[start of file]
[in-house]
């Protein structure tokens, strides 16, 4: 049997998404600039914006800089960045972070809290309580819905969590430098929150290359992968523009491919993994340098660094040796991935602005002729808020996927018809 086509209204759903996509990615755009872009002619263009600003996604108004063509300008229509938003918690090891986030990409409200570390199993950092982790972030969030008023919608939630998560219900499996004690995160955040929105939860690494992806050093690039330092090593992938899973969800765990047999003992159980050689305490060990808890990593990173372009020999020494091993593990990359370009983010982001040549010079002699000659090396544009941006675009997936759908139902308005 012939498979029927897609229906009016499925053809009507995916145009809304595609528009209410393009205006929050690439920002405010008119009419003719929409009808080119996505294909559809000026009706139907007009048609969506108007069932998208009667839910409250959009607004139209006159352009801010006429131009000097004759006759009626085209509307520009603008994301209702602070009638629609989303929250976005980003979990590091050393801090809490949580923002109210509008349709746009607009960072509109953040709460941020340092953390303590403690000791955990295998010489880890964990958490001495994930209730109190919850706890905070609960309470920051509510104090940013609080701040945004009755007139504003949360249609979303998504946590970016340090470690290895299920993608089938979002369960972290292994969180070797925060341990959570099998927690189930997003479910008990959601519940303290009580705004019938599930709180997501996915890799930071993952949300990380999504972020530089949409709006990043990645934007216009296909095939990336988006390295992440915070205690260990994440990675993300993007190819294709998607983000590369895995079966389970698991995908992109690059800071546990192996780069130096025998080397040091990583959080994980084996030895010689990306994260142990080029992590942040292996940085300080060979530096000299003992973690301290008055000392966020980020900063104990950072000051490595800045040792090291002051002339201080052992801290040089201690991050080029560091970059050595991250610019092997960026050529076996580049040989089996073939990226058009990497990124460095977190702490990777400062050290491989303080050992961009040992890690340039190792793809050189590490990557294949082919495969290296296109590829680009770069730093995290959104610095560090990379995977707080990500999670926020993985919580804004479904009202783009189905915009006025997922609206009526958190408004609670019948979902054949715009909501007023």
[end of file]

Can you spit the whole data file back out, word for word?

[in-house]
């Protein structure tokens, strides 16, 4: 049997998404600039914006800089960045972070809290309580819905969590430098929150290359992968523009491919993994340098660094040796991935602005002729808020996927018809 086509209204759903996509990615755009872009002619263009600003996604108004063509300008229509938003918690090891986030990409409200570390199993950092982790972030969030008023919608939630998560219900499996004690995160955040929105939860690494992806050093690039330092090593992938899973969800765990047999003992159980050689305490060990808890990593990173372009020999020494091993593990990359370009983010982001040549010079002699000659090396544009941006675009997936759908139902308005 012939498979029927897609229906009016499925053809009507995916145009809304595609528009209410393009205006929050690439920002405010008119009419003719929409009808080119996505294909559809000026009706139907007009048609969506108007069932998208009667839910409250959009607004139209006159352009801010006429131009000097004759006759009626085209509307520009603008994301209702602070009638629609989303929250976005980003979990590091050393801090809490949580923002109210509008349709746009607009960072509109953040709460941020340092953390303590403690000791955990295998010489880890964990958490001495994930209730109190919850706890905070609960309470920051509510104090940013609080701040945004009755007139504003949360249609979303998504946590970016340090470690290895299920993608089938979002369960972290292994969180070797925060341990959570099998927690189930997003479910008990959601519940303290009580705004019938599930709180997501996915890799930071993952949300990380999504972020530089949409709006990043990645934007216009296909095939990336988006390295992440915070205690260990994440990675993300993007190819294709998607983000590369895995079966389970698991995908992109690059800071546990192996780069130096025998080397040091990583959080994980084996030895010689990306994260142990080029992590942040292996940085300080060979530096000299003992973690301290008055000392966020980020900063104990950072000051490595800045040792090291002051002339201080052992801290040089201690991050080029560091970059050595991250610019092997960026050529076996580049040989089996073939990226058009990497990124460095977190702490990777400062050290491989303080050992961009040992890690340039190792793809050189590490990557294949082919495969290296296109590829680009770069730093995290959104610095560090990379995977707080990500999670926020993985919580804004479904009202783009189905915009006025997922609206009526958190408004609670019948979902054949715009909501007023």